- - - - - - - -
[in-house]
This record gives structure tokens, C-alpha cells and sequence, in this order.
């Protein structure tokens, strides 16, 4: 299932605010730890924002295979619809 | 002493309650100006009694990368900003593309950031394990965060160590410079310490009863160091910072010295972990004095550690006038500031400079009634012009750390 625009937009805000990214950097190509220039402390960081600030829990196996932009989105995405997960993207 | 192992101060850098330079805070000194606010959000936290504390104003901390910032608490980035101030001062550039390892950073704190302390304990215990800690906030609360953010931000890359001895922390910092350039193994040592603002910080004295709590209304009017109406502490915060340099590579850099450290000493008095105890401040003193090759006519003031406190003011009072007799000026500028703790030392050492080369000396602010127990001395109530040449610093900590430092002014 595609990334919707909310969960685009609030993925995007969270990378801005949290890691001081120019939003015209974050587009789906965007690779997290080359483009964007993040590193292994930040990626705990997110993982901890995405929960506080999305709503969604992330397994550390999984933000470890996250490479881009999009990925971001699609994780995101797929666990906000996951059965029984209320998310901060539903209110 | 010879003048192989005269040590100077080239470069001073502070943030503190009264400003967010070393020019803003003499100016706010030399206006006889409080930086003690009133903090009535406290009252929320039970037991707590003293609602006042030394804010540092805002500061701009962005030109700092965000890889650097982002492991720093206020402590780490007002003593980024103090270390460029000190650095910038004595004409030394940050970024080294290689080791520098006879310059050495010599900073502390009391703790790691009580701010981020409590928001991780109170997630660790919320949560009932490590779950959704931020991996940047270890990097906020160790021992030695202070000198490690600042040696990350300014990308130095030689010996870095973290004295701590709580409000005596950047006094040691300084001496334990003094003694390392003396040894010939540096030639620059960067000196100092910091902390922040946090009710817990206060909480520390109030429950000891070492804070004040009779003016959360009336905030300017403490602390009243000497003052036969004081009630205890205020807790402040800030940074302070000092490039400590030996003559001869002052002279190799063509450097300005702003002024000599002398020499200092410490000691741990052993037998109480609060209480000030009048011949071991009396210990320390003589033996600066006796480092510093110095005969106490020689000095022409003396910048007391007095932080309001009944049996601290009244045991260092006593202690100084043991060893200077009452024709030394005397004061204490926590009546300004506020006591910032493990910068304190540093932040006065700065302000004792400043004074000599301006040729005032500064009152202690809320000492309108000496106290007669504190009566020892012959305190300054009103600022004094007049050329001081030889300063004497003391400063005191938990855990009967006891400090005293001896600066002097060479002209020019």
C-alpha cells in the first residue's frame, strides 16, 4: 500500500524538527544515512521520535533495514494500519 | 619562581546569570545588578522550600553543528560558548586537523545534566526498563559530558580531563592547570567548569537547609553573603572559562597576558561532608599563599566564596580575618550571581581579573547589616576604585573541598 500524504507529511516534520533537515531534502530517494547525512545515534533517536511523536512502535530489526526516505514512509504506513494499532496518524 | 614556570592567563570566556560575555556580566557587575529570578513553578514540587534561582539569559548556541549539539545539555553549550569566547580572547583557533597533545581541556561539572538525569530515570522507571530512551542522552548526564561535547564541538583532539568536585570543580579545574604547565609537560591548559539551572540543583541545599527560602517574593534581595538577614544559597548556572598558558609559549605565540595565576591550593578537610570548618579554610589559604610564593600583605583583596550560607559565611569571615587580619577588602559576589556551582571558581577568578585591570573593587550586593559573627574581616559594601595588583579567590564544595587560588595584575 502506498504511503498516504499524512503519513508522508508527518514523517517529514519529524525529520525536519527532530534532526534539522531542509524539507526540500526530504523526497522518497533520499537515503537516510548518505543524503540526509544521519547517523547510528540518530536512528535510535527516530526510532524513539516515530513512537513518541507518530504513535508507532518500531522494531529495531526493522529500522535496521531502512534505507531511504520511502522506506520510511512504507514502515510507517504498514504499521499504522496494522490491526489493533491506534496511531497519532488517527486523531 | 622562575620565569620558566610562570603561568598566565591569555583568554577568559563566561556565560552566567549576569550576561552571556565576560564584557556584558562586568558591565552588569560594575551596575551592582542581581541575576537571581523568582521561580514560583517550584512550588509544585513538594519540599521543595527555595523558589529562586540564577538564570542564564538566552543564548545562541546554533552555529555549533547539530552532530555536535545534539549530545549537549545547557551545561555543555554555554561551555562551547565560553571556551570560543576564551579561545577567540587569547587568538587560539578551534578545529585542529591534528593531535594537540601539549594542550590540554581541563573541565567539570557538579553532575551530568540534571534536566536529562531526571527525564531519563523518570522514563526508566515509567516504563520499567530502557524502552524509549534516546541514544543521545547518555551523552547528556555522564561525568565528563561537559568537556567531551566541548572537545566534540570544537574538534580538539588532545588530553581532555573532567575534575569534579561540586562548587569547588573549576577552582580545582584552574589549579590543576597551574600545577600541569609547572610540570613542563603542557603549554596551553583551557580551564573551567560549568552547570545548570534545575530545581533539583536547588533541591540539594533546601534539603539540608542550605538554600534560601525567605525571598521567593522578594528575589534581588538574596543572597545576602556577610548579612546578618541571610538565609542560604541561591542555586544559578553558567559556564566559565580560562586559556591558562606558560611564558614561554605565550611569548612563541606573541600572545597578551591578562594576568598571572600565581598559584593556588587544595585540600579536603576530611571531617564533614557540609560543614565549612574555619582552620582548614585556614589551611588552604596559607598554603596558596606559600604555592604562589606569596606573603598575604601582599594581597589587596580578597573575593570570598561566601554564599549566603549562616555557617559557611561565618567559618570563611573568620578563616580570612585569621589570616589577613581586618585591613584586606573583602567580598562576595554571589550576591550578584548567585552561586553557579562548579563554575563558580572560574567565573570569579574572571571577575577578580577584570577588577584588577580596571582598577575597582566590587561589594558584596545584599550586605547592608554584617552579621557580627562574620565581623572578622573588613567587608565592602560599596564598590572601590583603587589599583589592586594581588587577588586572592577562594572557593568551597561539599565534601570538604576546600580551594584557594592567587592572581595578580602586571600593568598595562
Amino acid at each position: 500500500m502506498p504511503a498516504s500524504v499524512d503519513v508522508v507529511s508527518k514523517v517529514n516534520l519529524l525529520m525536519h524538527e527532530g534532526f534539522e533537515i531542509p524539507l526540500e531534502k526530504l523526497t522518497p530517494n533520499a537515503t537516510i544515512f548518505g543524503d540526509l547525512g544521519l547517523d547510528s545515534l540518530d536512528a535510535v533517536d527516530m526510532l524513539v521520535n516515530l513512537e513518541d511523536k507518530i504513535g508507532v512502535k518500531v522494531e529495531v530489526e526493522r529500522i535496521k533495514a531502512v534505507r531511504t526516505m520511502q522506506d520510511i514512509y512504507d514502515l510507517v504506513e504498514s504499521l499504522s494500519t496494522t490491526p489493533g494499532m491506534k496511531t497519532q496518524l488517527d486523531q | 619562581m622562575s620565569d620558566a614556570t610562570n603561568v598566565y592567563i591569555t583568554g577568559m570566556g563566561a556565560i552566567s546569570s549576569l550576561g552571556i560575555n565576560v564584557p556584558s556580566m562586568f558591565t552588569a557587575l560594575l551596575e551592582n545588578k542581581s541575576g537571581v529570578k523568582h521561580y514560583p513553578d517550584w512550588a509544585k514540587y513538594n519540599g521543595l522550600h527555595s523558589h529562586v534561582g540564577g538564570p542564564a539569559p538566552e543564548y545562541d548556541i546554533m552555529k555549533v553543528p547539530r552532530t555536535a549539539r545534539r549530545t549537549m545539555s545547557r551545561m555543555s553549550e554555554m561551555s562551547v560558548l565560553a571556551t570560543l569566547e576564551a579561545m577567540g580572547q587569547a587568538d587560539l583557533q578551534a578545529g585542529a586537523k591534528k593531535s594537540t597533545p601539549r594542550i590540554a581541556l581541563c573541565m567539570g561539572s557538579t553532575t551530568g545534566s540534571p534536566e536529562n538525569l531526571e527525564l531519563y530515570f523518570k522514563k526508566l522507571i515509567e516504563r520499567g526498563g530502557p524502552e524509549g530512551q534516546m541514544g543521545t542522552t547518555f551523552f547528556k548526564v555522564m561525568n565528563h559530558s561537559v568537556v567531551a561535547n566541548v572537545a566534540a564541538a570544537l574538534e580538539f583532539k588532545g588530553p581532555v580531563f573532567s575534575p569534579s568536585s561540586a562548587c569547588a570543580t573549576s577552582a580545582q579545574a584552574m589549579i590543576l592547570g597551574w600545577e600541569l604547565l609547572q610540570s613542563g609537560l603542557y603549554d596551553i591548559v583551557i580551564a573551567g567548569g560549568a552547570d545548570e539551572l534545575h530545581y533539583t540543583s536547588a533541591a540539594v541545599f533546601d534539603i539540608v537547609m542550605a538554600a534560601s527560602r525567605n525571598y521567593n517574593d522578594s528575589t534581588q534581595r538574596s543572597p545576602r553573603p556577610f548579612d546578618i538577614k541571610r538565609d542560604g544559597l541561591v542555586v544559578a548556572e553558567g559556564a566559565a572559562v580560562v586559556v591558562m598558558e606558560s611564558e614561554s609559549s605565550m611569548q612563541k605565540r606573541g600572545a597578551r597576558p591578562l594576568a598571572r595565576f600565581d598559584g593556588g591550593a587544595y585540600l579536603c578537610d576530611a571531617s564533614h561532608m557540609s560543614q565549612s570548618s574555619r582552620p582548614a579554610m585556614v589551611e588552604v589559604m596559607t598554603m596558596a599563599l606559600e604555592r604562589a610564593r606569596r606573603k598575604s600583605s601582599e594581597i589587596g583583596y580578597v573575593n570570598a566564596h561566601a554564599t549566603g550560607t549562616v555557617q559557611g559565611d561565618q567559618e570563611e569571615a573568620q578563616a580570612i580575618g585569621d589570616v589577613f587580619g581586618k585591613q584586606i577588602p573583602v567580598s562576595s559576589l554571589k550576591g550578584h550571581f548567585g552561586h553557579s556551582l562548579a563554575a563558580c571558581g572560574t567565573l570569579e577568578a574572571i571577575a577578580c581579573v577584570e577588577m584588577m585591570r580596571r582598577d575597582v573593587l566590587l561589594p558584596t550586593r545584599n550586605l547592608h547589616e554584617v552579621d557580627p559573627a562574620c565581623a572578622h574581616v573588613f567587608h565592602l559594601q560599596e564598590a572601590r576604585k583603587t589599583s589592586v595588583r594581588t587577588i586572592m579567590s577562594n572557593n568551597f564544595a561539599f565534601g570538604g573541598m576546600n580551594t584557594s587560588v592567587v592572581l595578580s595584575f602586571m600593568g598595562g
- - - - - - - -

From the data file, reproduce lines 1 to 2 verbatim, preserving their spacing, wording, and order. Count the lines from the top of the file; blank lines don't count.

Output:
[in-house]
This record gives structure tokens, C-alpha cells and sequence, in this order.